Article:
These are not issues that are exclusive to black women, but my community allows me to see the struggles that African American women face. And what I know through my learning and living is that our sexuality and sexual freedom from social, cultural, religious, and patriarchal conditioning must be confronted and shaken off, if we are to experience true happiness. Ironically, I didn't know how imprisoned I was until I started going within my heart and mind to discover unconscious blocks. Sure, I felt courageous for facing the guilt and shame associated with my sexuality from abuses suffered. I thought that was big and it was. However, when I stopped denying and hiding my authentic sexual nature because I feared being judged by others, I not only felt courageous, I felt alive and renewed. There is no feeling like being a sexually empowered woman. Almost miraculous my angry black woman vanished and a new beautiful black butterfly is emerging. Sexually free women are a gift and sight to behold. Now's our time to emerge from our cocoons, magic awaits.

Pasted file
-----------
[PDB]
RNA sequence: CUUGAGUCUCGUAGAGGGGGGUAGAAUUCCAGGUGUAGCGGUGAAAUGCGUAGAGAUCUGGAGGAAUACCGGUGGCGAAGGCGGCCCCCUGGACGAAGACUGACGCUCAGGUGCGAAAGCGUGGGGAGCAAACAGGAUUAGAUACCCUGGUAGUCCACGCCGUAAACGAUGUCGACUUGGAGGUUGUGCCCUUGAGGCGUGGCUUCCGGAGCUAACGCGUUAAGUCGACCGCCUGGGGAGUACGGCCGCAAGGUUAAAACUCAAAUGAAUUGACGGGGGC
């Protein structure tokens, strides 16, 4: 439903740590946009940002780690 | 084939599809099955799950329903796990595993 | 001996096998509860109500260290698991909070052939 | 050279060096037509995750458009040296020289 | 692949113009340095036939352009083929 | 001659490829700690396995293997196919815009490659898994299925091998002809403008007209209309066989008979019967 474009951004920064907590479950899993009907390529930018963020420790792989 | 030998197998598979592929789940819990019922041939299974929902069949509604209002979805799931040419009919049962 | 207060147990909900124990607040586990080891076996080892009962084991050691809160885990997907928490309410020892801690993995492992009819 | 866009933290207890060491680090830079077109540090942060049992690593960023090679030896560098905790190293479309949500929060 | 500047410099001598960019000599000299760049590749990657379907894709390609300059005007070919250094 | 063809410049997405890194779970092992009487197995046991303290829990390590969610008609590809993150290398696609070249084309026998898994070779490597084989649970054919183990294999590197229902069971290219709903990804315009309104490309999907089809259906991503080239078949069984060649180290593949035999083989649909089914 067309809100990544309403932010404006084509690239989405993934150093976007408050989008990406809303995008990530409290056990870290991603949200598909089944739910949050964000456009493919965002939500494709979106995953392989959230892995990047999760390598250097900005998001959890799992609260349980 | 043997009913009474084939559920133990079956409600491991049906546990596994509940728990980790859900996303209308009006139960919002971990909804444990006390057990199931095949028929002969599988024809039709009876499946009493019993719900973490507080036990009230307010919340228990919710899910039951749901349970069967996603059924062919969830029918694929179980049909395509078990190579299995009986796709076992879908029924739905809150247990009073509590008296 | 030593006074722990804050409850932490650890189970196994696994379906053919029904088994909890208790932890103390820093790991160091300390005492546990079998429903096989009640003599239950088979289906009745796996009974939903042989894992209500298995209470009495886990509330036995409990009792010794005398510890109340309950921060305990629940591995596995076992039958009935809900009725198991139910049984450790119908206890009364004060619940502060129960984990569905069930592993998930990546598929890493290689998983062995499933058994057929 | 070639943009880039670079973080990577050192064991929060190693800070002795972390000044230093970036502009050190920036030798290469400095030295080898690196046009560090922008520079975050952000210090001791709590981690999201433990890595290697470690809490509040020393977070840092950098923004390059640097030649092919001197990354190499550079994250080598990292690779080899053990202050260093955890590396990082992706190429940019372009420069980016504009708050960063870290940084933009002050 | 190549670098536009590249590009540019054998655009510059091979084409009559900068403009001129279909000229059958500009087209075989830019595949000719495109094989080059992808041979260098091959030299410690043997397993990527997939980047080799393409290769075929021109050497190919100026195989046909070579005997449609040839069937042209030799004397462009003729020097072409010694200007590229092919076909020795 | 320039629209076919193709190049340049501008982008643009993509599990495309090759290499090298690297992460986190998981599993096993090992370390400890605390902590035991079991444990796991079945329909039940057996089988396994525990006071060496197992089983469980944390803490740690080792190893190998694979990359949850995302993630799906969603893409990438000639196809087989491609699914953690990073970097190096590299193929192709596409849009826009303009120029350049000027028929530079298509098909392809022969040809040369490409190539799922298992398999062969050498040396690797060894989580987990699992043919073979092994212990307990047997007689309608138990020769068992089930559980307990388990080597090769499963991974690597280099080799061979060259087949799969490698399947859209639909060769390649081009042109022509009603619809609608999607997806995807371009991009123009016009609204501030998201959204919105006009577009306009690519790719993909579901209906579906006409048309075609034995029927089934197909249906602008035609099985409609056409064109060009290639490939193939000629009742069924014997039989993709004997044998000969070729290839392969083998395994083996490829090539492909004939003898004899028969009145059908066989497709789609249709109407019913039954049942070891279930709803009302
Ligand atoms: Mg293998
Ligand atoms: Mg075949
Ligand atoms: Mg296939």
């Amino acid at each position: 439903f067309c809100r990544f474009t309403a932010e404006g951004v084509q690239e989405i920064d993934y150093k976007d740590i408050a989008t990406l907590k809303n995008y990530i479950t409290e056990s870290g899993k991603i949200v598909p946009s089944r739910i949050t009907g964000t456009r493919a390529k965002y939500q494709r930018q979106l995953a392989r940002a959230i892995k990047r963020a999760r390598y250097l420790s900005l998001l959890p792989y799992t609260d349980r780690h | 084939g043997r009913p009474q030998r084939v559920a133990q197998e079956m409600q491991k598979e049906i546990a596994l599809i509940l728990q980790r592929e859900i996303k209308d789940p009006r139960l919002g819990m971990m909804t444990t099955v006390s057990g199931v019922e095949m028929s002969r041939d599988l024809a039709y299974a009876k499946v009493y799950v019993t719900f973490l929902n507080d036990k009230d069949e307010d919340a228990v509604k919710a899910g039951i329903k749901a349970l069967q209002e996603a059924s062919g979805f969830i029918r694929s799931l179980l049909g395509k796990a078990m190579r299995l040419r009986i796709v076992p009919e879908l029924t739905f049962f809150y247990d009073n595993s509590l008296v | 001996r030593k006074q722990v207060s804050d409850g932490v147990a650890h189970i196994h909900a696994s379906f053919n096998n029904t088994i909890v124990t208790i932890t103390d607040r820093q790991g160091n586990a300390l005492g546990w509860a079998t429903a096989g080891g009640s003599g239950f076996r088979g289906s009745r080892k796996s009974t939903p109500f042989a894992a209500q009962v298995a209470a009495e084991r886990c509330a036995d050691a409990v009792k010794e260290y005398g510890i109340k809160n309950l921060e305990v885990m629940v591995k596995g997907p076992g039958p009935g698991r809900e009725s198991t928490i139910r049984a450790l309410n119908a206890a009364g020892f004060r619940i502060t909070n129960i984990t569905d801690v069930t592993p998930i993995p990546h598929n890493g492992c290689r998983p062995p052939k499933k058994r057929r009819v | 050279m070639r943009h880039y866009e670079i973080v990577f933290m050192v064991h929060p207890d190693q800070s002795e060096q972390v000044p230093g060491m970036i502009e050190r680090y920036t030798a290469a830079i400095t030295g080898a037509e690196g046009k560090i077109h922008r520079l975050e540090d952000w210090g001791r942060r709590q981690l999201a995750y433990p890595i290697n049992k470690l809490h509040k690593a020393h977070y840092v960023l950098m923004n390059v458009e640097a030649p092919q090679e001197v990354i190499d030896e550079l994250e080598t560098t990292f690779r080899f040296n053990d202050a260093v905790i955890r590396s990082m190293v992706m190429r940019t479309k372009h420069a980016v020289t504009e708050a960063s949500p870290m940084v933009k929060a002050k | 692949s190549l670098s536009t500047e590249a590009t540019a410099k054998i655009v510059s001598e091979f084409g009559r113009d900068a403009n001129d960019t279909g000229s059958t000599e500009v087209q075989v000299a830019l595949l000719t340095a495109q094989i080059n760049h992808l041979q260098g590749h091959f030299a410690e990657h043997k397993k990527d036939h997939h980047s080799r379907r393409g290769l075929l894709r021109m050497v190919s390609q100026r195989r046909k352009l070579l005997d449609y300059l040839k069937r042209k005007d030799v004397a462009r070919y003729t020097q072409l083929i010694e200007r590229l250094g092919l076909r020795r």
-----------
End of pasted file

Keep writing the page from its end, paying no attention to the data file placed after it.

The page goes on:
For more information and stories about sexual freedom, check Monique Ruffin out at Purple Clover and Generation Sex!